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by Deborah Greenspan
You’ve written a book and you want to publish it, but it’s all so confusing. POD comes up, but does it mean Print on Demand or Publish on Demand? What are the benefits of book printing through POD? What are the drawbacks? Should you even consider spending the kind of money for book printing required by offset?
In the interest of laying these questions and others to rest, let’s start at the beginning. In 1997, or thereabouts, POD entered the world stage. POD is digital book printing, and the acronym stands for Print-on-Demand. Its advent changed the way books are published and printed, perhaps forever. At least, some books.
Before the dawn of POD, authors who wanted to self-publish their books would have to spend the money for an offset book printing run. Offset is book printing in the traditional way, and although there have been advances, it still means an expensive setup and the necessity to print a lot of books to cover the costs of that setup. Book printing through offset starts making sense at about 1000 books and makes more sense as the quantity rises.
This is why many authors today choose to publish through Print-on-Demand. A book order is a demand, so when the book is ordered, it’s printed. Simple. It’s possible because digital book printing machines are large scale copy machines connected to computers. Books in two files–one for content and and one for cover–are stored in computers and called up whenever the book is ordered. It’s then printed, bound, and shipped to the buyer. This is book printing in the 21st century, and it is amazing. Through POD, book printing of millions of books has been accomplished one book at a time.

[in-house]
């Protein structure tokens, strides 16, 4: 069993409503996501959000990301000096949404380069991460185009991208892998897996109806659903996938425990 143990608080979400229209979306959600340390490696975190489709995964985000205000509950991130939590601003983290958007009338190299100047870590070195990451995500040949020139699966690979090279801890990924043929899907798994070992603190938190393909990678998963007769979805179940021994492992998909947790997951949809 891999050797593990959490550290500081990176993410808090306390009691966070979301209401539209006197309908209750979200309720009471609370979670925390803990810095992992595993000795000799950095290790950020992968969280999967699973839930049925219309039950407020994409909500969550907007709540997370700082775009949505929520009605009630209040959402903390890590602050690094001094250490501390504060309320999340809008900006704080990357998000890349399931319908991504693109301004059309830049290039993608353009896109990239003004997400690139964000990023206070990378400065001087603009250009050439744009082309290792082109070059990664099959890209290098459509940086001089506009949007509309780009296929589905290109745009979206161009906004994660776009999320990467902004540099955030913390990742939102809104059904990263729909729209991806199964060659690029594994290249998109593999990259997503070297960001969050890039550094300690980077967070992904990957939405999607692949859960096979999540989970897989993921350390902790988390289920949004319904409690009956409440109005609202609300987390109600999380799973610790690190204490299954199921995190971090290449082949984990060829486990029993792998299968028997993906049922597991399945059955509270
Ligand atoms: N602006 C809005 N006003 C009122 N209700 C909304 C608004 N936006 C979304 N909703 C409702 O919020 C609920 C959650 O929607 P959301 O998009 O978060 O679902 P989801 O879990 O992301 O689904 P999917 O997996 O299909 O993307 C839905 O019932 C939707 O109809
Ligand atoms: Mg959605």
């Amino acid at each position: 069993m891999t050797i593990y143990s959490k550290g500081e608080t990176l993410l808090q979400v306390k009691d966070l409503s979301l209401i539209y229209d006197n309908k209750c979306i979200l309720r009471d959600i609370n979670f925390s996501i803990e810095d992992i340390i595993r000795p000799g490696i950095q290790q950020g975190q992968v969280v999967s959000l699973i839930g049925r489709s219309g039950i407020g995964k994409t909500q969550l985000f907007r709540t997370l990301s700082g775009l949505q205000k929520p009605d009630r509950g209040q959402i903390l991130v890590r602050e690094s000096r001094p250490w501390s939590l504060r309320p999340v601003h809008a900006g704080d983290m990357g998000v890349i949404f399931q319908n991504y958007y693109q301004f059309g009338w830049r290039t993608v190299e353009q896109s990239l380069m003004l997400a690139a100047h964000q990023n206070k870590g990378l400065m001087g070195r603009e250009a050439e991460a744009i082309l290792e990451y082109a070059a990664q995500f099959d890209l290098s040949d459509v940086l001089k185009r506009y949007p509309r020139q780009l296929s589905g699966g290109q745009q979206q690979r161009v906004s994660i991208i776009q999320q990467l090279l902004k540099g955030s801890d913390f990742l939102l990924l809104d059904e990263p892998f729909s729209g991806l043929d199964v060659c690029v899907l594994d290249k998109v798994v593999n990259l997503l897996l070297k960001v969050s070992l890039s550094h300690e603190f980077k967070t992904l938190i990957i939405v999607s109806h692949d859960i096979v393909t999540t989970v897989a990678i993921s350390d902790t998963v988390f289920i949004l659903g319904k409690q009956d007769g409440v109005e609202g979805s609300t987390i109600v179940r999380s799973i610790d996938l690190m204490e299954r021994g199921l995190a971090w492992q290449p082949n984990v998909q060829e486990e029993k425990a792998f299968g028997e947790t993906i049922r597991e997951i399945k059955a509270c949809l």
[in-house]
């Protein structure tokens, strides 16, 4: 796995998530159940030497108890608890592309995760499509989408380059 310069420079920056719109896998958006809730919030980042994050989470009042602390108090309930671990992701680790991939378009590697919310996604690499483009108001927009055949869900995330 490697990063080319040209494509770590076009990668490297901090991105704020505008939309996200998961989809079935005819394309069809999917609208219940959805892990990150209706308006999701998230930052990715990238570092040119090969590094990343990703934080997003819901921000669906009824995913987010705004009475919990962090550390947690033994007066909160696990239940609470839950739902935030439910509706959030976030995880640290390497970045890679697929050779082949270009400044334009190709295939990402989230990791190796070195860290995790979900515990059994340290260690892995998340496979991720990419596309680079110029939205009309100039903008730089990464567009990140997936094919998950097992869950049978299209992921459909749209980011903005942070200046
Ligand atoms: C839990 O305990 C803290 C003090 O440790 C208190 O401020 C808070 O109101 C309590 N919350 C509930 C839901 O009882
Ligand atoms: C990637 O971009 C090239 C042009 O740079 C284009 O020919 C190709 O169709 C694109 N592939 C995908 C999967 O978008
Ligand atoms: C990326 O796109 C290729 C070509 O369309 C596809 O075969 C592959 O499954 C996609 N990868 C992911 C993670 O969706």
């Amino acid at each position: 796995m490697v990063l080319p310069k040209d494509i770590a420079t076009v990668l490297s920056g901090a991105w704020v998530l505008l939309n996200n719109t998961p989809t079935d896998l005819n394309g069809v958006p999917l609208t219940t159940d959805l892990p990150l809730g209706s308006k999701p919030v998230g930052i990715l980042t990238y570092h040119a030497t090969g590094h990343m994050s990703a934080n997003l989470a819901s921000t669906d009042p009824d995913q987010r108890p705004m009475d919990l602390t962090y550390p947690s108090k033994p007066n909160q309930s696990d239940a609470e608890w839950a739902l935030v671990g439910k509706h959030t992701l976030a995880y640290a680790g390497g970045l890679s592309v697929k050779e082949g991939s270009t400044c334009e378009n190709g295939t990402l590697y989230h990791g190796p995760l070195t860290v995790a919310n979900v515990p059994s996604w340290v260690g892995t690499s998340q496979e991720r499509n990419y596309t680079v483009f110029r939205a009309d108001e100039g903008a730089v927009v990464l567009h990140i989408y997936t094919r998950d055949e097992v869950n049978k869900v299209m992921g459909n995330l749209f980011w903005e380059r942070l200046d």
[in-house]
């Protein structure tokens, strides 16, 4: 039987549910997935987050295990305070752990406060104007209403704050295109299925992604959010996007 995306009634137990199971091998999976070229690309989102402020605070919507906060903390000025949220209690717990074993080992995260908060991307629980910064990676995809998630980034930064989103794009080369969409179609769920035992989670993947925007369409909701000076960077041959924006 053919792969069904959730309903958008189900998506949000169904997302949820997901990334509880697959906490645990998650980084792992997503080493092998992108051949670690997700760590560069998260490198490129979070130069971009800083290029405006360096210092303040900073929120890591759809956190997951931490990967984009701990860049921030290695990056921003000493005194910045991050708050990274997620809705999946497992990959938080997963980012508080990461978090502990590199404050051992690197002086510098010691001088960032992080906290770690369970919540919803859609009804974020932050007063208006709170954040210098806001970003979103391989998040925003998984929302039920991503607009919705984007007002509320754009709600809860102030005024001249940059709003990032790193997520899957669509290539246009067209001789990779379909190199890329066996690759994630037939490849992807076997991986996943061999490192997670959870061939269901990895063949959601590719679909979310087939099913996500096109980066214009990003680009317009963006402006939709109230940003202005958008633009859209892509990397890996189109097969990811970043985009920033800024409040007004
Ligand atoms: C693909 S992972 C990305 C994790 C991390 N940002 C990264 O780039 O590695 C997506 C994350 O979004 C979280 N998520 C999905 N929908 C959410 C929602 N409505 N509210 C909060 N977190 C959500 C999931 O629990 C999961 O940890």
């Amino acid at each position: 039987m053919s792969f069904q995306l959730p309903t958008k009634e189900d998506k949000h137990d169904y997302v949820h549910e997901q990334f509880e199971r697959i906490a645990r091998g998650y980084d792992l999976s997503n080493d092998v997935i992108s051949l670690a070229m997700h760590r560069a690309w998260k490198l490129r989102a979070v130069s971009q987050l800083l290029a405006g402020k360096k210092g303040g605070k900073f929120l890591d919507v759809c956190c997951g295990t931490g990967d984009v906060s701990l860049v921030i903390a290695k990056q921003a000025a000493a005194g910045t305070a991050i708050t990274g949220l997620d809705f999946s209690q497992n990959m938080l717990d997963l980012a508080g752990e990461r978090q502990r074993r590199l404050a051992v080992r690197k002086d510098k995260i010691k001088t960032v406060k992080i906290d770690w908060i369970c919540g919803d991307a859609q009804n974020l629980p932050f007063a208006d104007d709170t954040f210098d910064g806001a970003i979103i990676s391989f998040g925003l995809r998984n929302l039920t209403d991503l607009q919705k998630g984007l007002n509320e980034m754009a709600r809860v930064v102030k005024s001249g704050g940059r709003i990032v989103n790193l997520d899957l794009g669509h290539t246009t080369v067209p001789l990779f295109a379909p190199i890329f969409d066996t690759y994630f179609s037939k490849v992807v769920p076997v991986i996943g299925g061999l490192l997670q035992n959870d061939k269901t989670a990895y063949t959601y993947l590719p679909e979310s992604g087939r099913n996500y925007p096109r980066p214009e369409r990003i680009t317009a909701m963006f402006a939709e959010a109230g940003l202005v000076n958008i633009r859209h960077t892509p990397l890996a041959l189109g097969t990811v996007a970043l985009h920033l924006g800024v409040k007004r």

It’s a fantastic technology with only one drawback: book printing through POD is expensive. It costs a lot to print books one at a time, and usually, the only way to arrive at a competitive list price is to short the distributor discount. Distributors don’t like this, and Ingram has even gone so far as to increase the size of their cut from 15% for a book with a traditional 55% discount to 20% if the discount is lower. This means even less for the bookseller, so as you can imagine, booksellers are not thrilled to stock books by unknown authors that also cost more and pay less.
I discovered this at a trade show where I asked a buyer from Barnes and Noble why they seemed to have a problem with POD books. After much hemming and hawing, she finally said, “The cost is too high,” and when I asked what we could do about getting books into her stores, she said, “Print offset.”
I was flabbergasted. I had built Breezeway on the idea that the playing field for publishing and book printing had finally been leveled, only to discover that that wasn’t the case at all. POD was great, and some authors were doing well, but those who wanted to get into bookstores had to have competitively priced books with a traditional 55% distributor discount, a feat that is difficult if not impossible to accomplish when POD book printing is so expensive.
Happily, online booksellers who have only virtual inventory, are less picky and are willing to accept a lower distributor discount. The problem only arises when we move out of the virtual world of publishing, book printing, and distribution and into the real world of physical, brick and mortar bookstores.
So which is best for you? I can only answer this with another question: Do you want to concentrate on online selling, or do you want your books to go into physical bookstores? If the answer is bookstores, then you should consider offset. If not, then POD will usually work just fine.
Watch for our next blog on pre-selling your print run.